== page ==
AlienVault, the company with the cool logo, has really outdone themselves with the Unified Security Management Platform (USM). This is a next-generation product at a low-end SIEM price. The version we evaluated came pre-loaded on a server, but you can put it in your virtual environment with no trouble. You can download the VM for a 30-day free trial as well. It appears that AlienVault has coined a new class of product: the USM. Functionality is excellent and includes traditional SIEM, discovery, vulnerability assessment, intrusion detection and behavioral monitoring. It pulls all of these pieces together and applies sophisticated analytics to pinpoint threats and problems that may have started to occur on the enterprise. It is an excellent example of the marriage of SIEM and UTM.
The product comes mostly configured with host and network IDS that look in both directions. This can pinpoint malicious communications from a piece of malware to its command-and-control (C2) mothership. The host IDS reads Windows logs adding context to the overall threat picture. AlienVault provides its own brand of threat intelligence with a bit of a twist: A crowd-sourced web portal called the AlienVault Open Threat Exchange (OTX). Here members of the forum upload indicators of compromise (IOC). These are useful even if you do not have an AlienVault implementation since the IOCs are applicable to any threat hunt. But if you do have an AlienVault deployment, it can consume the OTX IOCs and add them to the mix for analysis.
The tool provides traditional syslog consumption from just about any device that generates syslogs, as well as NetFlow consumption for anomaly detection and validation of suspicious behavior. All of these sources are fed to the threat correlation engine which provides coordinated threat management - taking advantage of threat feeds, vulnerabilities, discovered threats inside the enterprise and context from such sources as OTX and NetFlow data.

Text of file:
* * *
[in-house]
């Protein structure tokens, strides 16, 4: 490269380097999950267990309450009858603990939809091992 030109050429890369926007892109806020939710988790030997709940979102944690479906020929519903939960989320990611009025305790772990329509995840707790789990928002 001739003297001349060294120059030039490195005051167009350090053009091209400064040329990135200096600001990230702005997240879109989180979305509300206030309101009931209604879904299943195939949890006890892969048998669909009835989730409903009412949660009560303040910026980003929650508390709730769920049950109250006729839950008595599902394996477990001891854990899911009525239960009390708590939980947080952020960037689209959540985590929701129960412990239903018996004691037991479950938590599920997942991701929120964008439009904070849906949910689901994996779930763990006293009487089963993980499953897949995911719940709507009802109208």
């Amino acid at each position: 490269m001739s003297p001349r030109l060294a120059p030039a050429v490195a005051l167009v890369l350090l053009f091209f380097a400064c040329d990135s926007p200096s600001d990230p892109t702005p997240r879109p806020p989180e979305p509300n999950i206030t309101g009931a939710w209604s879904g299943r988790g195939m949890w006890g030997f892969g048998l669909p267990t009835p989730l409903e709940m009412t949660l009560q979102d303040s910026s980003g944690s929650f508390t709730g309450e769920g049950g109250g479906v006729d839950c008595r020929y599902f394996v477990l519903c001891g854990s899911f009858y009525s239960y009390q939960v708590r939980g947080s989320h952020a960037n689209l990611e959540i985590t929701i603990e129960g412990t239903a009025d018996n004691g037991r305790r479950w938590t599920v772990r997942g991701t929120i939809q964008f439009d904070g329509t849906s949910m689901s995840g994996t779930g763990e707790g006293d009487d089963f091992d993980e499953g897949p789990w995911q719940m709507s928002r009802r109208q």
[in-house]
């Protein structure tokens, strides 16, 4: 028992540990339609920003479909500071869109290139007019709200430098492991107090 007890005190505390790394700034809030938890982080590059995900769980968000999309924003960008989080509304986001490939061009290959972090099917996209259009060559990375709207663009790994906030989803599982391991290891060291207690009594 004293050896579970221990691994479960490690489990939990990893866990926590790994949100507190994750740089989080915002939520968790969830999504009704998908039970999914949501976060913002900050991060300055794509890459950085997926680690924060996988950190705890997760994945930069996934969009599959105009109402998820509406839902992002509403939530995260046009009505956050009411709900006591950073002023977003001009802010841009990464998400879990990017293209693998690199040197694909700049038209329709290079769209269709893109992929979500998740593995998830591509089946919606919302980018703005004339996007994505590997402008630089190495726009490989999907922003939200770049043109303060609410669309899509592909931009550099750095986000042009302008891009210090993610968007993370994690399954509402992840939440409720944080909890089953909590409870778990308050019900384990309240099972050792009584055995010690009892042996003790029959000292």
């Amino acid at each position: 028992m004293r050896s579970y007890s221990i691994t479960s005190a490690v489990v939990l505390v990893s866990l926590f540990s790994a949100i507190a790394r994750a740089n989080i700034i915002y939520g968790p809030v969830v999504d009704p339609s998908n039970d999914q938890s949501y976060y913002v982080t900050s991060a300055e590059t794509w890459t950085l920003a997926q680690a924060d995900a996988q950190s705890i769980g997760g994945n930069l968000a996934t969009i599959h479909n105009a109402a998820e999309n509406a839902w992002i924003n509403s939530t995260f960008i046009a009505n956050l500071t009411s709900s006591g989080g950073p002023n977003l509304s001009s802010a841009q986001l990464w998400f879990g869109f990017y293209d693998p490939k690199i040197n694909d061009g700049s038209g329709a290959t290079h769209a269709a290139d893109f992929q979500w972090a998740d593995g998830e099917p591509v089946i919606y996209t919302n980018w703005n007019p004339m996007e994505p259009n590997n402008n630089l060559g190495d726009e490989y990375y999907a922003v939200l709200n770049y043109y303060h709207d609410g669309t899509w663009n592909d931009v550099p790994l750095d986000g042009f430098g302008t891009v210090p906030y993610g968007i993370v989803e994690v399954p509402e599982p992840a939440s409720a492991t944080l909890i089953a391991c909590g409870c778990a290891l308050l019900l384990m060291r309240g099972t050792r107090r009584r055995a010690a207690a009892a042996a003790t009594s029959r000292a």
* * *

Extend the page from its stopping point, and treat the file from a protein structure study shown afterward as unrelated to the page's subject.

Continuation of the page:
We hooked up the product to our test bed and network and without any trouble at all logged into the appliance. The first step is the usual configuration with a console. This allows you to set up network parameters that will allow remote web-based access for the rest of the setup process. Everything is nicely outlined in documentation readily available and clearly identified on the AlienVault website. The two most useful documents at this pot are the Initial Setup Guide and the Running the Getting Started Wizard. We ran the wizard and we were up and running in under 10 minutes.
From that point, setup was well documented and a sheet supplied with the device contains all of the default passwords as well as support contacts. AlienVault includes a one-day training course as part of its sale so everything you need to get going is readily at hand.Once we had the device online, we started with it discovering our test bed and gathering data. There is a lot you can do to get at the real power of the product, but it is very useful to be able to start with a known working environment before you start adjusting it for your enterprise. The UI is clear and easy to use even though there is a lot of functionality available. You can work your way into the finer points of the product's functionality at your own pace without worrying whether the basic system actually works. Documentation is superior, easily accessible and covers all of the aspects of setting up and using the tool. Support is good and price is unbelievably low given the power of the product. This is a very good value and it lives up to all the positive responses you may have heard about AlienVault.